As the title denotes, pianist Bill Cunliffe and his ensemble take a swing (literally) at the great Johann Sebastian on BACHanalia, pivoting as well toward the music of C.P.E. Bach, Sergei Prokofiev, Manuel de Falla, Cole Porter, Oscar Levant and Cunliffe himself. In spite of its classical veneer, this is at its core a jazz session, and as such embodies the essential elements one would expect from such an enterprise. To phrase it another way, Cunliffe transports these masters of the classical genre into the twenty-first century, giving their timeless music a new vantage point from which to entice the contemporary listener.
J.S. Bach is refurbished on the melodious "Sleepers Awake" and Cunliffe's well-designed "Goldberg Contraption," C.P.E. Bach on the light-hearted "Solfeggietto." Denise Donatelli's wordless vocal is used to good effect here, as it is on "Sleepers Awake" (she croons the lyrics on Porter's "I've Got You Under My Skin," underlining a brisk solo by tenor saxophonist Rob Lockart). The first movement of Prokofiev's Piano Concerto No. 3 is an agile and panoramic rendition that runs for more than seventeen minutes and encloses forceful statements by Cunliffe (who reminds everyone what a marvelous player he is), Lockart, trombonist Andy Martin, guitarist Larry Koonse and drummer Joe La Barbera whose sharp and perceptive timekeeping is decisive on every number.
Guest trumpeter Terell Stafford shines on Levant's "Blame It on My Youth," as does soprano Bob Sheppard on Cunliffe's "Afluencia," a fast waltz written years ago for his Latin band, Imaginacion. Trombonist Bob McChesney solos earnestly alongside Cunliffe on "Sleepers Awake," and with Cunliffe and Koonse on "Goldberg Contraption." The snappy "Three-Cornered Hat" enfolds brief but emotive solos by La Barbera, trumpeter Jon Papenbrook, trombonist Ido Meshulam and tenor Jeff Ellwood. High marks to Cunliffe and his teammates not only for braving music that is normally outside their comfort zone but doing so with proficiency and panache, all the while making sure it swings in the best big-band tradition.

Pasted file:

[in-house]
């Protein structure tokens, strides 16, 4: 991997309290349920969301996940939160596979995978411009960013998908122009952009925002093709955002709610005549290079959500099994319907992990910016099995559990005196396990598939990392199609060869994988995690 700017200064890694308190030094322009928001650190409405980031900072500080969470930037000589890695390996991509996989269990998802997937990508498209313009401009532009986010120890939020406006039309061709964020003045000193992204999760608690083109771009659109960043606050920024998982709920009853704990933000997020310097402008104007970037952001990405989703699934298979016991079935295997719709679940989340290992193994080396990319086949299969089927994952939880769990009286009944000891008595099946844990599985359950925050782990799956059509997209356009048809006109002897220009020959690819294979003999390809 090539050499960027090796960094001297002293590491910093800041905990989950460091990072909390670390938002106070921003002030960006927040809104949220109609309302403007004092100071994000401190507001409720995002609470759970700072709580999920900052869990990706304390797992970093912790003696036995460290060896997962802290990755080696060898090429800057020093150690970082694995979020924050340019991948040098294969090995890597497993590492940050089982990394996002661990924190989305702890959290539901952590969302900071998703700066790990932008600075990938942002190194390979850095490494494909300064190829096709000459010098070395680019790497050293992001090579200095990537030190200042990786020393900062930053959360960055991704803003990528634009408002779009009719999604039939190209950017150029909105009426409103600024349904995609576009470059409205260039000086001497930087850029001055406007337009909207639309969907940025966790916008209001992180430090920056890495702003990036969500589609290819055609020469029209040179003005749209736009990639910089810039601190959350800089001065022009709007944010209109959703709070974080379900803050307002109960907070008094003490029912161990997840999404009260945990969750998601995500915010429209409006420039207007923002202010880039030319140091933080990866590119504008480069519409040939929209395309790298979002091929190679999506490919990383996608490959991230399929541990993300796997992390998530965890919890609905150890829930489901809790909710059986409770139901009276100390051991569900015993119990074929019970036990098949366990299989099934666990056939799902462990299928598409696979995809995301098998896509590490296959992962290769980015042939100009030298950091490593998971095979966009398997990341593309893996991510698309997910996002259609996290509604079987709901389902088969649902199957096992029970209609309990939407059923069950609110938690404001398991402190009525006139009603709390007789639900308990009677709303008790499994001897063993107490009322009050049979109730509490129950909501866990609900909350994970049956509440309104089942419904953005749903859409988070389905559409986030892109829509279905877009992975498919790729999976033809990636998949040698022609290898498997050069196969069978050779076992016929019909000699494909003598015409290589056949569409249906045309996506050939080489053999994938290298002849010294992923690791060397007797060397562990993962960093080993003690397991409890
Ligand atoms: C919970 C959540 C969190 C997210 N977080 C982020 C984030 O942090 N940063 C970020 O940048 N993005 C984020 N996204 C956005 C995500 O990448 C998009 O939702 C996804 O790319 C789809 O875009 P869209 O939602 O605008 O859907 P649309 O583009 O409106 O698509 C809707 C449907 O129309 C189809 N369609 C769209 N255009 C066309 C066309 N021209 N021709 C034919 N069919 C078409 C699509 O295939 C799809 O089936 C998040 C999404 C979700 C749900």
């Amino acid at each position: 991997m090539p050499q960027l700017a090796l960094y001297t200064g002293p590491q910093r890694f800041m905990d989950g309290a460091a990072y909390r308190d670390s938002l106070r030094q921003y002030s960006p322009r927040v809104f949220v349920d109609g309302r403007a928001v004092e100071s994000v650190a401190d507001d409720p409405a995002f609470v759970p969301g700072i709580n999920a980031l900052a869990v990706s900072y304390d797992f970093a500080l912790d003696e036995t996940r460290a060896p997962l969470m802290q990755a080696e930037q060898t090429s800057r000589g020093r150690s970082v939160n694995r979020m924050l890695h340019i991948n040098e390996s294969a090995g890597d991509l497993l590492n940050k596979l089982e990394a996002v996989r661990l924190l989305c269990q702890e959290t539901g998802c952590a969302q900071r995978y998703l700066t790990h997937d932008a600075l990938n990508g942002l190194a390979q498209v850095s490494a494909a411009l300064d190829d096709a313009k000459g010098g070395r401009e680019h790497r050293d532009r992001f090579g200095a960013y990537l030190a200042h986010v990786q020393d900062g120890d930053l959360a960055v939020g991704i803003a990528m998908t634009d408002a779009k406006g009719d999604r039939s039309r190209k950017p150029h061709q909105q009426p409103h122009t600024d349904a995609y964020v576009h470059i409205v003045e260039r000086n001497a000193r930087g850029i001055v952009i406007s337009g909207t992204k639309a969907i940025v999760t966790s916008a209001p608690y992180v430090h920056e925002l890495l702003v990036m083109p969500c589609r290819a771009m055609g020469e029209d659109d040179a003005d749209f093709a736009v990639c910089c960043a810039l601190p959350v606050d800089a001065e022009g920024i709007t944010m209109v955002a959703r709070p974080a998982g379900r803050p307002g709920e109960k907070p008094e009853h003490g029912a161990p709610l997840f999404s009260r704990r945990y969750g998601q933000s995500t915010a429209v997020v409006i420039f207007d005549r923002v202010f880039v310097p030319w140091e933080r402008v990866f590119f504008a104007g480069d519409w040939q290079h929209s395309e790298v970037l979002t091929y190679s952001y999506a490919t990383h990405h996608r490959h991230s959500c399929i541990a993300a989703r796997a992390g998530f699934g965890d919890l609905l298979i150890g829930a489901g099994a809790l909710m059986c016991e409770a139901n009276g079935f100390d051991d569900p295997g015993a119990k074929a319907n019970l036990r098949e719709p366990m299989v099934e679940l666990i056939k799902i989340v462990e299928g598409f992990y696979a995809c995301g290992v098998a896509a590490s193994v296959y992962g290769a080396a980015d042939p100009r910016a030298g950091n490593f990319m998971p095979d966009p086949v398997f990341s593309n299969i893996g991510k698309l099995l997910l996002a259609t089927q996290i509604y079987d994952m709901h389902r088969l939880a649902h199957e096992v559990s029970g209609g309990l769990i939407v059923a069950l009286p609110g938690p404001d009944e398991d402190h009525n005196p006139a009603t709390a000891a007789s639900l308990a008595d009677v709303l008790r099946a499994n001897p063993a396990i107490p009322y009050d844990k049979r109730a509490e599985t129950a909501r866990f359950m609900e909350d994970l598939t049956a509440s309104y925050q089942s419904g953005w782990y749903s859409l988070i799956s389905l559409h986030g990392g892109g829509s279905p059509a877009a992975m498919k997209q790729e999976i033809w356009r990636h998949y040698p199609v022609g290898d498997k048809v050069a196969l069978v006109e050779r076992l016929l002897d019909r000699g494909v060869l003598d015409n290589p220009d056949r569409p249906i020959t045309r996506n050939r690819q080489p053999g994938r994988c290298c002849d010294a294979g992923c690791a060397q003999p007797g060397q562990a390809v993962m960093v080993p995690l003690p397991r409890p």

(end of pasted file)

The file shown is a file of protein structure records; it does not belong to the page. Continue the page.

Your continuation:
Track Listing: Sleepers Wake; Afluencia; Piano Concerto No. 3, 1st Movement; Solfeggietto; Blame
It on My Youth; Goldberg Contraption; The Three-Cornered Hat; I’ve Got You Under
Personnel: Bill Cunliffe: leader, composer, arranger, piano, background vocal (7); Wayne
Bergeron: trumpet (2, 3); John Daversa: trumpet (5); Dan Fornero: trumpet (5);
Jamie Hovorka: trumpet (1, 6, 8); Kyle Martinez: trumpet (7); Kye Palmer: trumpet
(1-3, 5-8); Jon Papenbrook: trumpet (1, 6-8); Terell Stafford: trumpet (2, 3, 5);
Bob Summers: trumpet (1-3, 5-8); Jeff Driskill: alto, soprano sax, clarinet, flute (5);
Nathan King: alto, soprano sax, clarinet, flute (7); Brian Scanlon: alto, soprano sax,
clarinet, flute (1-3, 5, 6, 8); Bob Sheppard: (1-3, 6-8); Jeff Ellwood: tenor sax,
clarinet, flute (1-3, 5-8); Rob Lockart: tenor sax, clarinet, flute (1-3, 5-8); Tom
Peterson: baritone sax, bass clarinet (7); Adam Schroeder: baritone sax, bass
clarinet (1-3, 5, 6-8); John Chiodini: guitar (7); Larry Koonse: guitar (1-3, 5, 6-8);
Alex Frank: bass (4, 7); Jonathan Richards: bass (1-3, 5, 6, 8); Joe La Barbera:
drums; Denise Donatelli: vocals (1, 4, 7, 8).
First time I met Lee Konitz, my mentor who completely changed my life, in 1992. He was giving a masterclass at the Cologne Conservatory (Germany) where I was a freshmen (with playing experience around three years total)
First time I met Lee Konitz, my mentor who completely changed my life, in 1992. He was giving a masterclass at the Cologne Conservatory (Germany) where I was a freshmen (with playing experience around three years total). He saw an alto sax on my neck and said: Hey, how about you there, would you like to play something for us? I played a piece with the piano. OK, said Lee, how about you play something unaccompanied? Oh yeah! I was deep into transcribing Sonny Stitt and pretty much into playing as fast as possible as many right notes as possible. So I played Oleo in about 300 beats per minute and was very proud of myself. Lee was tapping his foot all the way through. Hmm, he said, that was in time and all that... (I thought - yeah, of course, haha!) and then he said, You've got a lot of quantity, how about quality? It took me 15 years to realize what he meant.